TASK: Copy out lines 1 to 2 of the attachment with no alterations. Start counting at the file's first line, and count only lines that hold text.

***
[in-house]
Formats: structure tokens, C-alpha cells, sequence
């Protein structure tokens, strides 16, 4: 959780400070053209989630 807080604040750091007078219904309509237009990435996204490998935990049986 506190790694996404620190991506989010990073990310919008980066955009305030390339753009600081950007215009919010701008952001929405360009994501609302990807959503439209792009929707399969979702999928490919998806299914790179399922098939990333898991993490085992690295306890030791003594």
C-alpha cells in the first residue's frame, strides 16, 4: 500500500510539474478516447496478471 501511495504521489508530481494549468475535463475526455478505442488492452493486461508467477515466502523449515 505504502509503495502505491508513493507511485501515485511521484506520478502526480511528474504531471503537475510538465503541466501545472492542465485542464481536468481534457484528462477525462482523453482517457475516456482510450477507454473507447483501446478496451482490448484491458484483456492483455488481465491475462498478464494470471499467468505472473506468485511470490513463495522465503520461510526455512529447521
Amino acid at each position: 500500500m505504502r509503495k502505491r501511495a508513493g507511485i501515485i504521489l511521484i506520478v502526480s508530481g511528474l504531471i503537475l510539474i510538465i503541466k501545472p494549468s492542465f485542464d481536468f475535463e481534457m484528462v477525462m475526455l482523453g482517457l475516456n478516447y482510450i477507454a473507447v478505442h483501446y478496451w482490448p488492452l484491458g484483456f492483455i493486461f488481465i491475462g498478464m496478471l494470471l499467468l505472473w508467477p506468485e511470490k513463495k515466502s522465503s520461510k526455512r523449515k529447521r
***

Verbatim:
[in-house]
Formats: structure tokens, C-alpha cells, sequence